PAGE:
Concept of Forgetting

Forgetting is the temporary or long-term loss in our ability to reproduce the things that have been previously learned. The term forgetting refers to the loss of information already encoded and stored in long term memory.

It is failure to retain what has been acquired. Forgetting means failure at any time to recall an experience, when attempting to do so or to perform an action previously learned.

According to Munn (1967), “ Forgetting is the loss, permanent or temporary, of the ability to recall or recognize something learned earlier”

According to Bhatia (1968) “ Forgetting is the failure of the individual to revive in consciousness an idea or group of ideas without the help of the original stimuli”

The psychologist Ebbinghaus is known to be the first man to do an experimental study of forgetting. He put the results of his study on the graph paper by plotting the amount forgotten as a function of time elapsed. The curve so obtained was named as “Curve of forgetting”.

Types of Forgetting

There are certain types of forgetting and these may be delivered in a number of ways based on its nature and functioning. In one way it is classified as natural and morbid or abnormal forgetting. In natural forgetting, it occurs with the laps of time in a quite normal way without any intension of forgetting on the part of the individual. Whereas in abnormal forgetting, one deliberately tries to forget something.

  1. Natural forgetting
  2. Morbid or abnormal forgetting

According to some other view, forgetting may be classified as General or Specific. In general forgetting, Forgetfulness once suffer a total loss in once recalling some previous learning while in specific forgetfulness the individual forget only one or the other specific of these earlier learning.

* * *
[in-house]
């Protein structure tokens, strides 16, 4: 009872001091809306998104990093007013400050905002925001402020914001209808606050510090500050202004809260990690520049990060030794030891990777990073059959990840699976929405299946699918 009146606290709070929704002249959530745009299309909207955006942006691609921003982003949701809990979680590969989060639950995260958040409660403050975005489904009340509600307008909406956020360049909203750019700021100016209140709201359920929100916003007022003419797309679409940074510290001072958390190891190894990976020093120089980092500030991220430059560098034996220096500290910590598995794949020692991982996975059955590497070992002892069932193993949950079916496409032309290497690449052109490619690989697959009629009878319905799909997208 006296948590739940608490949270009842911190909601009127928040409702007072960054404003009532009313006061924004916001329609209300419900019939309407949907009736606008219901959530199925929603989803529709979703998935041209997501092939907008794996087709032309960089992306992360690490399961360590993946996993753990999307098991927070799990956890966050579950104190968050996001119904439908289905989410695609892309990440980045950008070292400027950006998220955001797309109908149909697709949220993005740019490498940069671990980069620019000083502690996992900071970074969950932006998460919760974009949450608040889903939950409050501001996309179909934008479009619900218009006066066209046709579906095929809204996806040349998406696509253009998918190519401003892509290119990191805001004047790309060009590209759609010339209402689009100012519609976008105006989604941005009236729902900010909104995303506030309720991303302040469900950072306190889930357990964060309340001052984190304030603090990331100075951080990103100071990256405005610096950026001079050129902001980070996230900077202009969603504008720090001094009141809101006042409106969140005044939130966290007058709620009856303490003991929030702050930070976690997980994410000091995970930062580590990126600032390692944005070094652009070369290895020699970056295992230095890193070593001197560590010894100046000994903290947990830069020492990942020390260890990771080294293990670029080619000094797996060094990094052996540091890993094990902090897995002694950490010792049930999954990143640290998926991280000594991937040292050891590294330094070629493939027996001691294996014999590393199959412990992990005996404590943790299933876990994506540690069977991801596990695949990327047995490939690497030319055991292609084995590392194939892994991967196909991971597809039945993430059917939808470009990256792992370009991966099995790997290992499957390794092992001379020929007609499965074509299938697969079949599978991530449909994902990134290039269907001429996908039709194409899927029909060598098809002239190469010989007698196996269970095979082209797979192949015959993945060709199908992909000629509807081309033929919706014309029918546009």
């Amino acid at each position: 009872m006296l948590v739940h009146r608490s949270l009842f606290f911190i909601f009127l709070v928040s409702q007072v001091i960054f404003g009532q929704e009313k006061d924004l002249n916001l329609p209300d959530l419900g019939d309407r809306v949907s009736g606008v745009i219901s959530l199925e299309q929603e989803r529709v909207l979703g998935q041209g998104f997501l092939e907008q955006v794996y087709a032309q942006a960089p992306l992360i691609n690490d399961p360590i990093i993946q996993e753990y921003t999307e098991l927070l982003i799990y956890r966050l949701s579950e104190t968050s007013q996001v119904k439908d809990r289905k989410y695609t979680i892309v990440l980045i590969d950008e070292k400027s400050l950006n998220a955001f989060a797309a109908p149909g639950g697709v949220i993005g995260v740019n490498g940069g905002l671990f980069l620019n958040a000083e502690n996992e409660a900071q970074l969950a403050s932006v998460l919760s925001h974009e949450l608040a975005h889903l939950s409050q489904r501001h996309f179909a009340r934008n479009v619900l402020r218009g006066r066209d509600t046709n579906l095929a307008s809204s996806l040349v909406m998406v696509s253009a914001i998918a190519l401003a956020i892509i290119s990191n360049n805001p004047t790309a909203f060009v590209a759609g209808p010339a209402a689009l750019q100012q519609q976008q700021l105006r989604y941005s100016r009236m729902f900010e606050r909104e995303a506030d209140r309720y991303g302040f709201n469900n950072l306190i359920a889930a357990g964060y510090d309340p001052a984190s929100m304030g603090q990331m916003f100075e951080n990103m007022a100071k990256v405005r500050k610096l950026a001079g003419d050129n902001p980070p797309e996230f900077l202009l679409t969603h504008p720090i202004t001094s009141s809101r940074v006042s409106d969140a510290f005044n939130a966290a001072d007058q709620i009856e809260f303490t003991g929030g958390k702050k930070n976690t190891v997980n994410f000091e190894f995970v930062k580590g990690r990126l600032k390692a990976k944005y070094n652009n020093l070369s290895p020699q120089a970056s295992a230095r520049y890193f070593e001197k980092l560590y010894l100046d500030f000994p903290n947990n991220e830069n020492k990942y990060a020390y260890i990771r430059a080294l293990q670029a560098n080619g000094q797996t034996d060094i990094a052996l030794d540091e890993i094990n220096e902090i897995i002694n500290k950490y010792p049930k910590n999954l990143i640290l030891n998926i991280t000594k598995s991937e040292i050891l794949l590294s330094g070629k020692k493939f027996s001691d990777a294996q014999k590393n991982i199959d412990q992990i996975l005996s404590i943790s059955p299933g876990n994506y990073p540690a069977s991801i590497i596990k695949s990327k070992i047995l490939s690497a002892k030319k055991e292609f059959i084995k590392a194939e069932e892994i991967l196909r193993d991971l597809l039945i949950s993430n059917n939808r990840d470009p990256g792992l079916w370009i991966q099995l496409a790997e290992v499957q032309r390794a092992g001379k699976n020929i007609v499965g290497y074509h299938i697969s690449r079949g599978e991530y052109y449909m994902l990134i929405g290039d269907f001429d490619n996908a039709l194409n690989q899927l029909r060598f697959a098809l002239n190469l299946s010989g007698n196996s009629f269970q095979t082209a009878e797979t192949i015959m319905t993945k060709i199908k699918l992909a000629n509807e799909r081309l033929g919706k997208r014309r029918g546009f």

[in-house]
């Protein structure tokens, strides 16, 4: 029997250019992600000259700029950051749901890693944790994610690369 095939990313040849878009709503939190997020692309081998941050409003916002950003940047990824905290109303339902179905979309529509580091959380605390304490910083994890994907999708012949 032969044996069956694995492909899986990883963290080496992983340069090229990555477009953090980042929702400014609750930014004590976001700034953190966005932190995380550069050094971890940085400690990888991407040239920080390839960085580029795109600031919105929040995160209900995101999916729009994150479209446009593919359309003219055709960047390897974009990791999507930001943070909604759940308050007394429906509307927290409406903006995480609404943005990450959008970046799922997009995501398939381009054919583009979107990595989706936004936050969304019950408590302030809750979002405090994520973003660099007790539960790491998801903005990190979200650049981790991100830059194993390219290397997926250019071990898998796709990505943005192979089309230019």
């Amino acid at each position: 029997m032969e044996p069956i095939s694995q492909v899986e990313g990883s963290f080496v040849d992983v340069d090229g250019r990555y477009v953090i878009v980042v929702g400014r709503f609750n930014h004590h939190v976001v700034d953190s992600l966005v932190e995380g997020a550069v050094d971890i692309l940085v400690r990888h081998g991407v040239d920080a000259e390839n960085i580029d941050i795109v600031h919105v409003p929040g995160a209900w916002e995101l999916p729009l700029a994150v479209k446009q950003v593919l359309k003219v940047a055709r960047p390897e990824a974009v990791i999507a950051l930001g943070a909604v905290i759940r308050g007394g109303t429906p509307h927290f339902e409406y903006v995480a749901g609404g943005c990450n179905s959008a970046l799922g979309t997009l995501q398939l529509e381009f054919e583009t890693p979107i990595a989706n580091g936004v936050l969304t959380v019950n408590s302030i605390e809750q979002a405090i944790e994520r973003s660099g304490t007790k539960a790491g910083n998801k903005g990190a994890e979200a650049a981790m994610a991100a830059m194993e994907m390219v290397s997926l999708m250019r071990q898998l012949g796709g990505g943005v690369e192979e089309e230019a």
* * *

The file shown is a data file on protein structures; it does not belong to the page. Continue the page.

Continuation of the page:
1. General forgetting
  2. Specific forgetting

Cause of Forgetting

1. Decay theory:

Decay is the loss of information through nonuse (Failure to use something). This explanation for forgetting assume that memory trace, the physical changes that take place in the brain when new material is learned, simply fade away over time (Grann, 2007). According to many psychologists, time is the cause of much forgetting.

2. Interference:

Interference is caused on account of the negative inhibiting effects of one learning experience on another. We forget things because of such interference. The phenomenon by which information in memory disrupts the recall of other information.

3. Motivated forgetting:

Another cause of forgetting is motivated forgetting for a reason. The concept of motivating came after Sigmund Freud, who suggested that we forget information because threatening to us in some way.

4. Retrieval failure:

Retrieval is when we recall or bring a memory into consciousness. Retrieval is facilitated by organization of the stored material.

5. Memory dysfunction:

Memory looses due to some problems with the brain are related in this category. Amnesia and Alzheimer’s are the two main memory disorders causing us to forget. Amnesia is partial or total inability to recall or identify past experience.

Amnesia is an inability to lay down new memories, recall old memories, or both. It is the ‘disease of memory’. Alzheimer’s disease is one of the dementia in which the individual has deterioration of memory.